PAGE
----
Once I’d gained employment, I spent most nights there was no Al-Anon meeting at home. Had I cleaned regularly the room might have been pleasingly minimalist. But I rarely did, so it mostly looked like a squatter was passing through. At a makeshift desk formed by a board and two piles of books, I attempted to craft the story of my life. No paragraph ever survived the next day’s scrutiny.
I returned to making art and created large pelt-like wall hangings by tearing off little pieces of masking tape and sticking them together on the mirror over the mantel in seemingly random configurations. Then I would brush on matte gesso, and when it dried, peel it off and attach it to the others until the pelt was around five feet across. The process of ripping and laying down the tape was hypnotic and gave my mind a task to focus on. Eventually, I realized I could place the pelts over part of the windowpane like a layer of skin. The light shone through from behind, creating bleached, illuminated mandalas.
I backfilled my empty life in other ways, too: reading a classic American novel, trying to formulate a definitive postmodern worldview (there are only stories and stories of stories). I even attempted to learn Latin. Despite all this effort, my inner life still felt desiccated, as if my soul had been scoured with a toxic cleanser, leaving a hygienic but noxious void.
Then a funny thing happened.
I was leaving the Mexican grocery store in the Mission and had just turned the corner onto one of those scrappy side streets my roommate had warned me about.
Unbidden, an overwhelming sense of peace overcame me, like the dramatic change in weather that often happens in San Francisco when the tepid air of the valley is expelled by a cool front descending from the barrier mountains. Instead of the endless inner chatter, I felt an easy restfulness, like when I finished a seven-mile run—but without the pain in my knees and tightness in my back. I sat down on a dirty stoop along the sidewalk with a curious feeling, like I’d become one with the river, my body just a channel for the water to flow through. Maybe this is what they mean by “being in the moment.” Breathing in and out this new sensation, I reached into the plastic bag and pulled out an orange to peel. I put the wedges in my mouth one by one like a handful of sacraments.
The sensation surprised me, but the timing didn’t. Three days before, I’d gone to an AA meeting at the invitation of a guy I was dating. He stood at the podium and shared that night. I sat in the back, and as everyone went around, kept thinking, Why are they saying what’s in my head? Is this who I am?
I began to re-catalog my memories according to this new logic, starting with the effects that alcohol had on me, relief of that inner compression, that vague, persistent tightening in my chest. But also, my treasure trove of shame—passing out in the bathroom and cracking my head open after day-drinking at the beach; the barfly banter (You call that a double?); the dreaded “hot tub incident” of 1996. After the meeting, I waited for my friend outside, then threw my arms around him. “Oh my God! I’m an alcoholic!” It felt like coming home.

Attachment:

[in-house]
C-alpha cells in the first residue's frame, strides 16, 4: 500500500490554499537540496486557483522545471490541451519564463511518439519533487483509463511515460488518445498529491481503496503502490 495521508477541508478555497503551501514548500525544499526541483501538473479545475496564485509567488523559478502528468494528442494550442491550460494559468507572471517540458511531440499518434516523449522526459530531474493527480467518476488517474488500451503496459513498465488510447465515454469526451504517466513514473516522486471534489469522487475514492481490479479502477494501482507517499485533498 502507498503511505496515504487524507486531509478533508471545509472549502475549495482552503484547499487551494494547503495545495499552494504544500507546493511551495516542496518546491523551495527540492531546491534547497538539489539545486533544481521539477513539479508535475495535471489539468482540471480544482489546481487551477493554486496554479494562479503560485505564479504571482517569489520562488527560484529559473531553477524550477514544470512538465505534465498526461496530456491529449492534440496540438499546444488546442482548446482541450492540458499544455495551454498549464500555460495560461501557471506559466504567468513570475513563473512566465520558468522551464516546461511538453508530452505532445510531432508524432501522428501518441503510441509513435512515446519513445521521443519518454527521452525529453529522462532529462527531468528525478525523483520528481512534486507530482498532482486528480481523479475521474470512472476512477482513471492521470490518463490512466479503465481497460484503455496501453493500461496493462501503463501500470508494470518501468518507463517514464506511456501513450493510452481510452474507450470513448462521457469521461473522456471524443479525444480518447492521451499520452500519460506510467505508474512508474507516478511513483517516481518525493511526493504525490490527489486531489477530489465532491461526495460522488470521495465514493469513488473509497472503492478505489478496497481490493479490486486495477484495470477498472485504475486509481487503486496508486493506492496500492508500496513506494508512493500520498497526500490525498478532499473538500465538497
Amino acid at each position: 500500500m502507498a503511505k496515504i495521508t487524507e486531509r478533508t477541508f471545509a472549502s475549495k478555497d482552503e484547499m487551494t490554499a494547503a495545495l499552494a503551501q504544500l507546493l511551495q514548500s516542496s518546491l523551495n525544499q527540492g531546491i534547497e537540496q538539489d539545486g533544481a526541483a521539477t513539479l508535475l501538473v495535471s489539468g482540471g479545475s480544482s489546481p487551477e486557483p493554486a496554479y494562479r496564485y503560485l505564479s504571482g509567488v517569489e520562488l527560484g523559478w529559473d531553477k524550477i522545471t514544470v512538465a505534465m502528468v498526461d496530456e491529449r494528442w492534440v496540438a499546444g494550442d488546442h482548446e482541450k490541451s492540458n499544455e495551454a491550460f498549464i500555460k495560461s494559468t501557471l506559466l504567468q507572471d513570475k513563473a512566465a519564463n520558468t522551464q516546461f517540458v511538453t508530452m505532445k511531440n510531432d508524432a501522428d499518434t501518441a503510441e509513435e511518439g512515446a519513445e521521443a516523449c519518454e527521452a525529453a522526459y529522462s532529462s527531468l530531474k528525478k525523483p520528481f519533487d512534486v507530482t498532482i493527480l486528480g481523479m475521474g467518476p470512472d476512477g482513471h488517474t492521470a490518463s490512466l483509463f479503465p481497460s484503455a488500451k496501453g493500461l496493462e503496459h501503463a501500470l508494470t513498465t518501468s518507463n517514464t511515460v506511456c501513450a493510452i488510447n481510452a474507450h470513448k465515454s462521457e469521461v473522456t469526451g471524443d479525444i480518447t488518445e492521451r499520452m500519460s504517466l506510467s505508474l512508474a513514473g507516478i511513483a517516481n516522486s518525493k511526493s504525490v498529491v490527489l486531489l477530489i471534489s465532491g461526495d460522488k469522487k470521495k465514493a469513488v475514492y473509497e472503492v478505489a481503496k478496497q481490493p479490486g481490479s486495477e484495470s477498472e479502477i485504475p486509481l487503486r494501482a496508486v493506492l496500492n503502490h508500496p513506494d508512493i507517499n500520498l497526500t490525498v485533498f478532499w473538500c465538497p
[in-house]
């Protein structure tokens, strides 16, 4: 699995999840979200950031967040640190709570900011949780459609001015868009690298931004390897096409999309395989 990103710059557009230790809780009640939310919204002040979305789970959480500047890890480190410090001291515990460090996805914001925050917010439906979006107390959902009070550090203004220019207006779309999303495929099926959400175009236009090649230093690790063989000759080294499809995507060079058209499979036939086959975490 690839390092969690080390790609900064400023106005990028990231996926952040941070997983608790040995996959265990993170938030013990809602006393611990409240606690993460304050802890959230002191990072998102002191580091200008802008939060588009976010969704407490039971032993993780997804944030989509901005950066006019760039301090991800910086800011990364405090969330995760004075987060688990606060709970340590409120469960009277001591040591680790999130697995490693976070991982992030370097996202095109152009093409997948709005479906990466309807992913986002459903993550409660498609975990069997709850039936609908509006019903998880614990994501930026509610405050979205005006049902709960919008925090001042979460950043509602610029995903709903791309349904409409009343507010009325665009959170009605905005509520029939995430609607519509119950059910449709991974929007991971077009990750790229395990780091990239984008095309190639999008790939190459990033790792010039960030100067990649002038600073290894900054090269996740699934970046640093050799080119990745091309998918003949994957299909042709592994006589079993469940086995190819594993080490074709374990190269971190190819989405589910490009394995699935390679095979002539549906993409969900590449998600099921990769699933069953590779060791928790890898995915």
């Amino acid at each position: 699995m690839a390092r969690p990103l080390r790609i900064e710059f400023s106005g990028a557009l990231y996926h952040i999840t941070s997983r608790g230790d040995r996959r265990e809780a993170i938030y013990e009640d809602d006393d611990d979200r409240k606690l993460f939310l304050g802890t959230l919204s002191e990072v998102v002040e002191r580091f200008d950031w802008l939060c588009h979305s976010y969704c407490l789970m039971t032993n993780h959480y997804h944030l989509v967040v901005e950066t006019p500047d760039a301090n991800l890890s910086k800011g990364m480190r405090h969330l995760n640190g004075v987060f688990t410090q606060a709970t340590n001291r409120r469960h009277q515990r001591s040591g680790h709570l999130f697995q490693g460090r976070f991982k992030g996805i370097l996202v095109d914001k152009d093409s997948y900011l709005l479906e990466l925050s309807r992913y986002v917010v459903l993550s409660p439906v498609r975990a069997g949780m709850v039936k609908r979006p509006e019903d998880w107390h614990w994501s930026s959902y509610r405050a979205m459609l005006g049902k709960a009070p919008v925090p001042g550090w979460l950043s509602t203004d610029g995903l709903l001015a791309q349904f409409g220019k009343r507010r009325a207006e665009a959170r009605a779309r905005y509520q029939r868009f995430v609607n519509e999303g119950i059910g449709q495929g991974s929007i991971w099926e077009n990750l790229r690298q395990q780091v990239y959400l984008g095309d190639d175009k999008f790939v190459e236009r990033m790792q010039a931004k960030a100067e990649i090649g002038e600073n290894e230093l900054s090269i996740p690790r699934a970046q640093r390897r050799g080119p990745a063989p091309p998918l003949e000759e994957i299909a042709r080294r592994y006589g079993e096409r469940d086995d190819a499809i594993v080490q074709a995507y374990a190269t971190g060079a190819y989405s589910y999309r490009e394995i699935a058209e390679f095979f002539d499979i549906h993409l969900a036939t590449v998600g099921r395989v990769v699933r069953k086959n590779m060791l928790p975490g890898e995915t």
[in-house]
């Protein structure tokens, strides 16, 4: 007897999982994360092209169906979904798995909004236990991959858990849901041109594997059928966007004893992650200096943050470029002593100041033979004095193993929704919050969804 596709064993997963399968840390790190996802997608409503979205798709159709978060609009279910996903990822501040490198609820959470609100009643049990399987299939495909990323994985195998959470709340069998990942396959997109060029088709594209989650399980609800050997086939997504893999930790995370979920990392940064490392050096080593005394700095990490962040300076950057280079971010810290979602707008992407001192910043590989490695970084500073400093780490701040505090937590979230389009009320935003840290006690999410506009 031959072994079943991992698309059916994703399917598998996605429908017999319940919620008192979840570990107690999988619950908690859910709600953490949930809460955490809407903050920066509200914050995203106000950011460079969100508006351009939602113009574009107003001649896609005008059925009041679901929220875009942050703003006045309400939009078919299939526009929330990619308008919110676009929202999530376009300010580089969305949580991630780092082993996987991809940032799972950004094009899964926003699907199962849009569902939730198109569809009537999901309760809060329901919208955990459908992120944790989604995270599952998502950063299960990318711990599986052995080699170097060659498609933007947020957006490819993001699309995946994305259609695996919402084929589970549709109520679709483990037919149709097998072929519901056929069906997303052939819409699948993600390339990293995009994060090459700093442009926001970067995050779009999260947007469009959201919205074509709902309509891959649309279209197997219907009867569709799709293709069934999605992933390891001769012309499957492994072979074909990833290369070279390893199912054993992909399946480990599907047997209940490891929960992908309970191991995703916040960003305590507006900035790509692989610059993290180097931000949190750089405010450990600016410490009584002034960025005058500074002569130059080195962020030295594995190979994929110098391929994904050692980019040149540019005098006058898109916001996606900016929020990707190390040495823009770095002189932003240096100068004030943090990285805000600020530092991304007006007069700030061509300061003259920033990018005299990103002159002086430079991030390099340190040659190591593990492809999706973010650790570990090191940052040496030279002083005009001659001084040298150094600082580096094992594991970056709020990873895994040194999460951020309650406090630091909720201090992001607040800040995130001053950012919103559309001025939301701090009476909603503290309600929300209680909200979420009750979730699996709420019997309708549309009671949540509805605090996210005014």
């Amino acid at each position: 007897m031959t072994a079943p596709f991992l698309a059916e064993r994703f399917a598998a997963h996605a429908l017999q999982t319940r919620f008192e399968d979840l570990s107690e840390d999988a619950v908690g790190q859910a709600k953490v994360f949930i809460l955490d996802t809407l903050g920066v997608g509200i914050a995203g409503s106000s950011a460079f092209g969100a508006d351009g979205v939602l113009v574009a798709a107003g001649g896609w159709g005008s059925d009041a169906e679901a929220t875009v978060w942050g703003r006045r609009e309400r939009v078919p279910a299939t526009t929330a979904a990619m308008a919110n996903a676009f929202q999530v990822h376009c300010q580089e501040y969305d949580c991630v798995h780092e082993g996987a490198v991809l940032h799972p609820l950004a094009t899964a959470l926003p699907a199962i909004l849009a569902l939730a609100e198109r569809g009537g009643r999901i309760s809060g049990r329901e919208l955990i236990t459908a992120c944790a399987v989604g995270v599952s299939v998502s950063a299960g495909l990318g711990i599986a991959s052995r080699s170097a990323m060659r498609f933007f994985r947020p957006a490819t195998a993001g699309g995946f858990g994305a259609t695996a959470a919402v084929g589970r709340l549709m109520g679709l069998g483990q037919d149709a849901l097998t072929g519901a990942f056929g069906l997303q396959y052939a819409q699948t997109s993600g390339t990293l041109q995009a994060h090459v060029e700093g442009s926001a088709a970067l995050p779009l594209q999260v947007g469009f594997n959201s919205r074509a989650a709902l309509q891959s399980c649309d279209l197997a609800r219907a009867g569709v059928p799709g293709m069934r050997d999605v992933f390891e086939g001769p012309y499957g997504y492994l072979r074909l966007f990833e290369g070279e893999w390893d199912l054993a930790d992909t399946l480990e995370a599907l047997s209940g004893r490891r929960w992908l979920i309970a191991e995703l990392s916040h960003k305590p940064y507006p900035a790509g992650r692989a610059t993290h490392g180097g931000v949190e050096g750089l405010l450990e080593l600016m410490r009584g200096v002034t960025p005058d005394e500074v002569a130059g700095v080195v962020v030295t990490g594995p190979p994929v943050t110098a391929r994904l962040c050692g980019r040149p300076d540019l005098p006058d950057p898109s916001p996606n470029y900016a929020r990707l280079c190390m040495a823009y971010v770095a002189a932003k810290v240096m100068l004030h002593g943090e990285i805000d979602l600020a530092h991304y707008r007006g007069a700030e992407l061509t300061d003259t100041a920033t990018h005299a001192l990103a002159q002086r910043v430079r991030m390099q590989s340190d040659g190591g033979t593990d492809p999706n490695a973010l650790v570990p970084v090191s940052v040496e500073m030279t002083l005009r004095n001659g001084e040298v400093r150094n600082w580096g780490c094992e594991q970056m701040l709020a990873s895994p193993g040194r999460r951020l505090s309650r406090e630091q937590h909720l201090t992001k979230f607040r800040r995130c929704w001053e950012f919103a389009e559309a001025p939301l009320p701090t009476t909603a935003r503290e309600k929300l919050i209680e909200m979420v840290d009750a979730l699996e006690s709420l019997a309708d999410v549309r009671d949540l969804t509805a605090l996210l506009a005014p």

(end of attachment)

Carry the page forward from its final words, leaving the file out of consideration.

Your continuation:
Nothing really changed in the few days that immediately followed, until my sidewalk epiphany. Now, instead of scuttling through life as if I were running along the lip of a smoldering crater, suddenly, I could see how the hours might unfold harmoniously—how days and weeks and months could build on each other, could compound each other, make a life of purpose. Some mornings instead of launching from bed like a sprung trap, I’d move my futon mattress over to the window, stare out the side light up to Diamond Heights, and watch as the hierarchy of water, earth, and sky would overturn itself when clouds of ocean blue and ocean grey would descend from above.
One night, I took the ‘N’ train all the way down to the beach at Outer Sunset, a lumbering forty-five-minute ride from the Castro to the ocean. There, I put on my headphones and blasted Annie Lennox anthems as I walked along the water—impervious to the lapping foam around my ankles; to the waves as they engulfed my shins and knees; to the stares of the beach strollers as they saw me throwing myself into the dance of the wind while the Pacific waters splashed around me.
Born in Montreal and raised in Boston, Rob Colby attended Oberlin and the Courtauld where he studied many things except how to write well. A few years back, he had an awkward break-up and hasn’t stopped scribbling since. Rob’s currently working on a book examining the legacy of Anglo-Saxon heritage, for which he recently received a Logan Nonfiction Fellowship. A member of the Wild Goose Creative writers’ group, Rob lives in Columbus, Ohio.